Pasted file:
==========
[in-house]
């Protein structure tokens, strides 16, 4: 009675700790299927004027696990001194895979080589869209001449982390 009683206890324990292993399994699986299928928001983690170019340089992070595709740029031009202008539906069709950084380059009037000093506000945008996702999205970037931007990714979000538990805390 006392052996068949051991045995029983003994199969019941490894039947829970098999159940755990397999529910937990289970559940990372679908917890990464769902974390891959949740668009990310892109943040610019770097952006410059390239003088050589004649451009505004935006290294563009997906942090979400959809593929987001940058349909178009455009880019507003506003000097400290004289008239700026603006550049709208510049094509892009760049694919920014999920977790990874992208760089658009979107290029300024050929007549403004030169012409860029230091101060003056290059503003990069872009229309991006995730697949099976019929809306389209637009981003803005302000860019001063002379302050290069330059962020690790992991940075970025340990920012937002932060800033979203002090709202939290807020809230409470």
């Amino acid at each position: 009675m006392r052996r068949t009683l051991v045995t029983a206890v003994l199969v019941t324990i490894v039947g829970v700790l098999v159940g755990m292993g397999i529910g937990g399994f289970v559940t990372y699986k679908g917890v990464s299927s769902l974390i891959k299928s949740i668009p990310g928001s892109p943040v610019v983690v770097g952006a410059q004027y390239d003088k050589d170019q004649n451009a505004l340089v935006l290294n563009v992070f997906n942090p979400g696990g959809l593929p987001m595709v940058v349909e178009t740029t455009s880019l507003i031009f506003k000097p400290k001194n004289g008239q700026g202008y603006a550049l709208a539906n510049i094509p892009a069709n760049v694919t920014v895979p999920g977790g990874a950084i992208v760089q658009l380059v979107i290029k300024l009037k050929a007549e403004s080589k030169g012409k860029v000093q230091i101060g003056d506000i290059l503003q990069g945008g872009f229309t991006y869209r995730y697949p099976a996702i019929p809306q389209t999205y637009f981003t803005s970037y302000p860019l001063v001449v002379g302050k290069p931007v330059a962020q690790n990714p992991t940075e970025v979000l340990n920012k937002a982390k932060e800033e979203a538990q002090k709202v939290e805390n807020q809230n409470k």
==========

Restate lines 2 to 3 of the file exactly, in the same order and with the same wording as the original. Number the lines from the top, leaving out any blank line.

């Protein structure tokens, strides 16, 4: 009675700790299927004027696990001194895979080589869209001449982390 009683206890324990292993399994699986299928928001983690170019340089992070595709740029031009202008539906069709950084380059009037000093506000945008996702999205970037931007990714979000538990805390 006392052996068949051991045995029983003994199969019941490894039947829970098999159940755990397999529910937990289970559940990372679908917890990464769902974390891959949740668009990310892109943040610019770097952006410059390239003088050589004649451009505004935006290294563009997906942090979400959809593929987001940058349909178009455009880019507003506003000097400290004289008239700026603006550049709208510049094509892009760049694919920014999920977790990874992208760089658009979107290029300024050929007549403004030169012409860029230091101060003056290059503003990069872009229309991006995730697949099976019929809306389209637009981003803005302000860019001063002379302050290069330059962020690790992991940075970025340990920012937002932060800033979203002090709202939290807020809230409470």
């Amino acid at each position: 009675m006392r052996r068949t009683l051991v045995t029983a206890v003994l199969v019941t324990i490894v039947g829970v700790l098999v159940g755990m292993g397999i529910g937990g399994f289970v559940t990372y699986k679908g917890v990464s299927s769902l974390i891959k299928s949740i668009p990310g928001s892109p943040v610019v983690v770097g952006a410059q004027y390239d003088k050589d170019q004649n451009a505004l340089v935006l290294n563009v992070f997906n942090p979400g696990g959809l593929p987001m595709v940058v349909e178009t740029t455009s880019l507003i031009f506003k000097p400290k001194n004289g008239q700026g202008y603006a550049l709208a539906n510049i094509p892009a069709n760049v694919t920014v895979p999920g977790g990874a950084i992208v760089q658009l380059v979107i290029k300024l009037k050929a007549e403004s080589k030169g012409k860029v000093q230091i101060g003056d506000i290059l503003q990069g945008g872009f229309t991006y869209r995730y697949p099976a996702i019929p809306q389209t999205y637009f981003t803005s970037y302000p860019l001063v001449v002379g302050k290069p931007v330059a962020q690790n990714p992991t940075e970025v979000l340990n920012k937002a982390k932060e800033e979203a538990q002090k709202v939290e805390n807020q809230n409470k």